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The Buddha teaches on old age, illness, and death

December 11, 2014
Thu, 12/11/2014 - 15:58 -- Anonymous (not verified)

An excerpt from In the Buddha’s Words by Bhikkhu Bodhi.


1. Old Age, Illness, and Death

(1) Aging and Death

At Savatthi, King Pasenadi of Kosala said to the Blessed One: “Venerable sir, is anyone who is born free from aging and death?”

“Great king, no one who is born is free from aging and death. Even those affluent khattiyas—rich, with great wealth and property, with abundant gold and silver, abundant treasures and commodities, abundant wealth and grain—because they have been born, are not free from aging and death. Even those affluent brahmins…affluent householders—rich…with abundant wealth and grain—because they have been born, are not free from aging and death. Even those monks who are arahants, whose taints are destroyed, who have lived the holy life, done what had to be done, laid down the burden, reached their own goal, utterly destroyed the fetters of existence, and are completely liberated through final knowledge: even for them this body is subject to breaking up, subject to being laid down.

“The beautiful chariots of kings wear out,
This body too undergoes decay.
But the Dhamma of the good does not decay:
So the good proclaim along with the good.”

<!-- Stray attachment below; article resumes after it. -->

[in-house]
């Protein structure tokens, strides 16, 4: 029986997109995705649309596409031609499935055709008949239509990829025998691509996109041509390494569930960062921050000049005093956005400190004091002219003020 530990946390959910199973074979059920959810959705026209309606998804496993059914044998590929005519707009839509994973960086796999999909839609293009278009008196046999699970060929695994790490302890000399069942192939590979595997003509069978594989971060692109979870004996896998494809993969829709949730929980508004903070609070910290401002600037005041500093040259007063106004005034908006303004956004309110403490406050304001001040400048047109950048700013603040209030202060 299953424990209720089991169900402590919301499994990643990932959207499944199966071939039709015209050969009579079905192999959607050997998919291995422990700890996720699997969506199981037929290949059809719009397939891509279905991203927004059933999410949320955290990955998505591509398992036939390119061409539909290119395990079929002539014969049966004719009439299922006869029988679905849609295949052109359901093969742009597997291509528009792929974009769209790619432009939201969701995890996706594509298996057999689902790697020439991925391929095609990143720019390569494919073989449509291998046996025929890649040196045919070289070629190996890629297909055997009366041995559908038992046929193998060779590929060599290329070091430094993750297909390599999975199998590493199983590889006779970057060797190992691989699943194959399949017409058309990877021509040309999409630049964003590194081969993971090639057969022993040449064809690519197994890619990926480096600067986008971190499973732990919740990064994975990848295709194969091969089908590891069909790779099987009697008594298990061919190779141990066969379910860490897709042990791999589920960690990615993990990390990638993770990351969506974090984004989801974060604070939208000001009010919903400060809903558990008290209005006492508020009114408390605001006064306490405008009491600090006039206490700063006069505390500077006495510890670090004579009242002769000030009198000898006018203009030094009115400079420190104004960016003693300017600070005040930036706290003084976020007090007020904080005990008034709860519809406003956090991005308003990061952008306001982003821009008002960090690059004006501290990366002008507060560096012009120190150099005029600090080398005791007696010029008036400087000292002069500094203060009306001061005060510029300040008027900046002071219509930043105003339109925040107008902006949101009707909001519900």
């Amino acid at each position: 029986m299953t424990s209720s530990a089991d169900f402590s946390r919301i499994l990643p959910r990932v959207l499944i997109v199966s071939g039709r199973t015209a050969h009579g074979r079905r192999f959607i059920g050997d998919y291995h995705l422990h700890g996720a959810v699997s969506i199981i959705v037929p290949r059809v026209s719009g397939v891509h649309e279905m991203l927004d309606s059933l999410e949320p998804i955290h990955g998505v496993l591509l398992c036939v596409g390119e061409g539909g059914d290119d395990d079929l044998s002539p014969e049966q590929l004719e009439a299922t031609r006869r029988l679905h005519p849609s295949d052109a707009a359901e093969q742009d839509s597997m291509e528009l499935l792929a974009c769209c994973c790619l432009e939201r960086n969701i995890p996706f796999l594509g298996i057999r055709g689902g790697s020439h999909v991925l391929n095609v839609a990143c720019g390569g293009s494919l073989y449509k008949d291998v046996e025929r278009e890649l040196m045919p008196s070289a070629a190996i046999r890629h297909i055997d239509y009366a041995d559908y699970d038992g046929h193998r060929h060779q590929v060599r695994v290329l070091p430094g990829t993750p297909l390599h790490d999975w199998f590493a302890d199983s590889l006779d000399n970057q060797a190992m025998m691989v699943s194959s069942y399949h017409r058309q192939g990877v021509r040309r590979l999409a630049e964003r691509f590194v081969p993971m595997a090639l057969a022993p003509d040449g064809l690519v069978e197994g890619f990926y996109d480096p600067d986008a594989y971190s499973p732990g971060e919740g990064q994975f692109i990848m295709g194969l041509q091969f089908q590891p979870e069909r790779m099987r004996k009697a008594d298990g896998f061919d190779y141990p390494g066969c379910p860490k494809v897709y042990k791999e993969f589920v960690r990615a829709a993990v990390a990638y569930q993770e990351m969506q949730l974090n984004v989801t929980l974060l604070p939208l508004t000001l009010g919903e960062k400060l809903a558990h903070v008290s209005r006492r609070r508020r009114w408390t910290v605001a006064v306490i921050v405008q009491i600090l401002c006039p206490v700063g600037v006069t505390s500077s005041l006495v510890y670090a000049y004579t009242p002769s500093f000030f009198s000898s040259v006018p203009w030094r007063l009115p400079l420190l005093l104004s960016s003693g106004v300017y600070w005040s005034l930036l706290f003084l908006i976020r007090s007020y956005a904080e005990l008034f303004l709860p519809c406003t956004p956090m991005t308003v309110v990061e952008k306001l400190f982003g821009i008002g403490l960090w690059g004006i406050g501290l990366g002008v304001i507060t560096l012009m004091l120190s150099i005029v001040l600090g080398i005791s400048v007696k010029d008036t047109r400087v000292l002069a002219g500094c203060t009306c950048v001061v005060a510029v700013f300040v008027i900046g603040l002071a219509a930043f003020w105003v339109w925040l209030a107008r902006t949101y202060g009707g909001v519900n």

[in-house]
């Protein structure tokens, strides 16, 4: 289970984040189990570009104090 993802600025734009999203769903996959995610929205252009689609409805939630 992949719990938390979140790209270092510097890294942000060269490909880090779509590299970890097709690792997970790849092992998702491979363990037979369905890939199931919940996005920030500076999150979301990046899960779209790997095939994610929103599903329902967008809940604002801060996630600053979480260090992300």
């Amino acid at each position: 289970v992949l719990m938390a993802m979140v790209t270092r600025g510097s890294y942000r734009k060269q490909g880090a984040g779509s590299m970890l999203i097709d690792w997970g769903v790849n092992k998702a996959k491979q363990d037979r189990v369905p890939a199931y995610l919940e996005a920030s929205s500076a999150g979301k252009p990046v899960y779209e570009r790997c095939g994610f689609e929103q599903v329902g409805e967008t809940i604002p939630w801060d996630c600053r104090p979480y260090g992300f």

(Samyutta Nikaya)

(2) The Simile of the Mountain

At Savatthi, in the middle of the day, King Pasenadi of Kosala approached the Blessed One, paid homage to him, and sat down to one side. The Blessed One then asked him: “Now where are you coming from, great king, in the middle of the day?”

“Just now, venerable sir, I have been engaged in those affairs of kingship typical for kings, who are intoxicated with the intoxication of sovereignty, who are obsessed by greed for sensual pleasures, who have attained stable control in their country, and who rule having conquered a great sphere of territory on earth.”

“What do you think, great king? Suppose a man would come to you from the east, one who is trustworthy and reliable, and would tell you: ‘For sure, great king, you should know this: I am coming from the east, and there I saw a great mountain high as the clouds coming this way, crushing all living beings. Do whatever you think should be done, great king.’ Then a second man would come to you from the west…a third man from the north … and a fourth man from the south, one who is trustworthy and reliable, and would tell you: ‘For sure, great king, you should know this: I am coming from the south, and there I saw a great mountain high as the clouds coming this way, crushing all living beings. Do whatever you think should be done, great king.’ If, great king, such a great peril should arise, such a terrible destruction of human life, the human state being so difficult to obtain, what should be done?”